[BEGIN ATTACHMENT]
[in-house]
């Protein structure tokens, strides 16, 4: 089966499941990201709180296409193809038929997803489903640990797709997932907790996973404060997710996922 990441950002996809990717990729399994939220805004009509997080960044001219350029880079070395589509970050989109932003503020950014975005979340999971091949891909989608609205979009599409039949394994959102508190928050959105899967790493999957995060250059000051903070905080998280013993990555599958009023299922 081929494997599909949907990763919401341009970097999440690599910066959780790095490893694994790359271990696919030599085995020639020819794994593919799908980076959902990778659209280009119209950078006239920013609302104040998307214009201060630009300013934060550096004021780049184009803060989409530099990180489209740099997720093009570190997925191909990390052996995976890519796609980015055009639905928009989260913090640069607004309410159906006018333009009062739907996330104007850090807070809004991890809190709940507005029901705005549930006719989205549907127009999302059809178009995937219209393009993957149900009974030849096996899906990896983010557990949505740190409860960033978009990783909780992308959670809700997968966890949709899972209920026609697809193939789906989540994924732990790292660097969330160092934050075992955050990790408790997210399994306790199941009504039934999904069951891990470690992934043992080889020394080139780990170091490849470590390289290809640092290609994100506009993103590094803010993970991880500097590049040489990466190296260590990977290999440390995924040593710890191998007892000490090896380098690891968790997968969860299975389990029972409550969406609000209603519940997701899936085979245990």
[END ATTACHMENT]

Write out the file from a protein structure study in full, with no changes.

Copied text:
[in-house]
């Protein structure tokens, strides 16, 4: 089966499941990201709180296409193809038929997803489903640990797709997932907790996973404060997710996922 990441950002996809990717990729399994939220805004009509997080960044001219350029880079070395589509970050989109932003503020950014975005979340999971091949891909989608609205979009599409039949394994959102508190928050959105899967790493999957995060250059000051903070905080998280013993990555599958009023299922 081929494997599909949907990763919401341009970097999440690599910066959780790095490893694994790359271990696919030599085995020639020819794994593919799908980076959902990778659209280009119209950078006239920013609302104040998307214009201060630009300013934060550096004021780049184009803060989409530099990180489209740099997720093009570190997925191909990390052996995976890519796609980015055009639905928009989260913090640069607004309410159906006018333009009062739907996330104007850090807070809004991890809190709940507005029901705005549930006719989205549907127009999302059809178009995937219209393009993957149900009974030849096996899906990896983010557990949505740190409860960033978009990783909780992308959670809700997968966890949709899972209920026609697809193939789906989540994924732990790292660097969330160092934050075992955050990790408790997210399994306790199941009504039934999904069951891990470690992934043992080889020394080139780990170091490849470590390289290809640092290609994100506009993103590094803010993970991880500097590049040489990466190296260590990977290999440390995924040593710890191998007892000490090896380098690891968790997968969860299975389990029972409550969406609000209603519940997701899936085979245990």